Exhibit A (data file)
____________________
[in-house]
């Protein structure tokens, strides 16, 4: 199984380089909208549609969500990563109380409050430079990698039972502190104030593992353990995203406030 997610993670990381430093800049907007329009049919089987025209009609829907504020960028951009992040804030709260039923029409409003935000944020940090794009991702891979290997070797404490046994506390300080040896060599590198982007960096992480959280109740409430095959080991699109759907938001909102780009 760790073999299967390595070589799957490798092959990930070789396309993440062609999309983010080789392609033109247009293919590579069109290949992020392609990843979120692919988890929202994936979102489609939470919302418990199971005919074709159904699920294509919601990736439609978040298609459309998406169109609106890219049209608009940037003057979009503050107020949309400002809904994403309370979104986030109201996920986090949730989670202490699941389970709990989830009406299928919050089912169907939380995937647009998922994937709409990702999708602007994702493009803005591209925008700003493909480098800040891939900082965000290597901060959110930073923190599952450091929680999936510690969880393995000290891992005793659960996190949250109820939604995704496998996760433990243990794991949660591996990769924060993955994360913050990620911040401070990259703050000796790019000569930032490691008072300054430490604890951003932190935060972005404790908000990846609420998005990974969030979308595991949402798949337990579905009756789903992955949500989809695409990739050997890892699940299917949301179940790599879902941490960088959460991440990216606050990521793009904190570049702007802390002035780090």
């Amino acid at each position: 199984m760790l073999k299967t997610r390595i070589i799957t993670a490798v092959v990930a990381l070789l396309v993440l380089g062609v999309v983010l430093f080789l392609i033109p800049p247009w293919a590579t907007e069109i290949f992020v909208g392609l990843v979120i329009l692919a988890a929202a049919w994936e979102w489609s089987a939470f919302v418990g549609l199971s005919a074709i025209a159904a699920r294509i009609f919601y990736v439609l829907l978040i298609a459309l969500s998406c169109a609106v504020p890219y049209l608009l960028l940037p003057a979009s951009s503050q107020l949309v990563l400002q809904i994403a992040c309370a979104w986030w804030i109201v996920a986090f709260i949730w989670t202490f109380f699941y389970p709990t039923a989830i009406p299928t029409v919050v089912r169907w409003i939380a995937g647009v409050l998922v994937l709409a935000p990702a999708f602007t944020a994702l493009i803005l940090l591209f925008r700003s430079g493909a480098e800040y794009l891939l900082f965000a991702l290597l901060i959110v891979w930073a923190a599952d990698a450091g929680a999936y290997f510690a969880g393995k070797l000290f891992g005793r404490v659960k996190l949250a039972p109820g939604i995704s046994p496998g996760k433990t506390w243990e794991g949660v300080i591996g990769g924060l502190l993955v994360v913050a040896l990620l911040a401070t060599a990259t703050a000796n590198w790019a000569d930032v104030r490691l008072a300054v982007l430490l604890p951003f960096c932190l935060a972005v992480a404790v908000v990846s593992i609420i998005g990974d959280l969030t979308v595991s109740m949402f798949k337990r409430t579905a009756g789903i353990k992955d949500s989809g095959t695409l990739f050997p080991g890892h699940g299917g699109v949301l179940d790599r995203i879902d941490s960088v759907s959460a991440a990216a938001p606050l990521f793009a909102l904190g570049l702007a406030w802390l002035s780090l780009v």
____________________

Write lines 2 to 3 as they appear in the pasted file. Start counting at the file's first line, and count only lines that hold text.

């Protein structure tokens, strides 16, 4: 199984380089909208549609969500990563109380409050430079990698039972502190104030593992353990995203406030 997610993670990381430093800049907007329009049919089987025209009609829907504020960028951009992040804030709260039923029409409003935000944020940090794009991702891979290997070797404490046994506390300080040896060599590198982007960096992480959280109740409430095959080991699109759907938001909102780009 760790073999299967390595070589799957490798092959990930070789396309993440062609999309983010080789392609033109247009293919590579069109290949992020392609990843979120692919988890929202994936979102489609939470919302418990199971005919074709159904699920294509919601990736439609978040298609459309998406169109609106890219049209608009940037003057979009503050107020949309400002809904994403309370979104986030109201996920986090949730989670202490699941389970709990989830009406299928919050089912169907939380995937647009998922994937709409990702999708602007994702493009803005591209925008700003493909480098800040891939900082965000290597901060959110930073923190599952450091929680999936510690969880393995000290891992005793659960996190949250109820939604995704496998996760433990243990794991949660591996990769924060993955994360913050990620911040401070990259703050000796790019000569930032490691008072300054430490604890951003932190935060972005404790908000990846609420998005990974969030979308595991949402798949337990579905009756789903992955949500989809695409990739050997890892699940299917949301179940790599879902941490960088959460991440990216606050990521793009904190570049702007802390002035780090």
């Amino acid at each position: 199984m760790l073999k299967t997610r390595i070589i799957t993670a490798v092959v990930a990381l070789l396309v993440l380089g062609v999309v983010l430093f080789l392609i033109p800049p247009w293919a590579t907007e069109i290949f992020v909208g392609l990843v979120i329009l692919a988890a929202a049919w994936e979102w489609s089987a939470f919302v418990g549609l199971s005919a074709i025209a159904a699920r294509i009609f919601y990736v439609l829907l978040i298609a459309l969500s998406c169109a609106v504020p890219y049209l608009l960028l940037p003057a979009s951009s503050q107020l949309v990563l400002q809904i994403a992040c309370a979104w986030w804030i109201v996920a986090f709260i949730w989670t202490f109380f699941y389970p709990t039923a989830i009406p299928t029409v919050v089912r169907w409003i939380a995937g647009v409050l998922v994937l709409a935000p990702a999708f602007t944020a994702l493009i803005l940090l591209f925008r700003s430079g493909a480098e800040y794009l891939l900082f965000a991702l290597l901060i959110v891979w930073a923190a599952d990698a450091g929680a999936y290997f510690a969880g393995k070797l000290f891992g005793r404490v659960k996190l949250a039972p109820g939604i995704s046994p496998g996760k433990t506390w243990e794991g949660v300080i591996g990769g924060l502190l993955v994360v913050a040896l990620l911040a401070t060599a990259t703050a000796n590198w790019a000569d930032v104030r490691l008072a300054v982007l430490l604890p951003f960096c932190l935060a972005v992480a404790v908000v990846s593992i609420i998005g990974d959280l969030t979308v595991s109740m949402f798949k337990r409430t579905a009756g789903i353990k992955d949500s989809g095959t695409l990739f050997p080991g890892h699940g299917g699109v949301l179940d790599r995203i879902d941490s960088v759907s959460a991440a990216a938001p606050l990521f793009a909102l904190g570049l702007a406030w802390l002035s780090l780009v």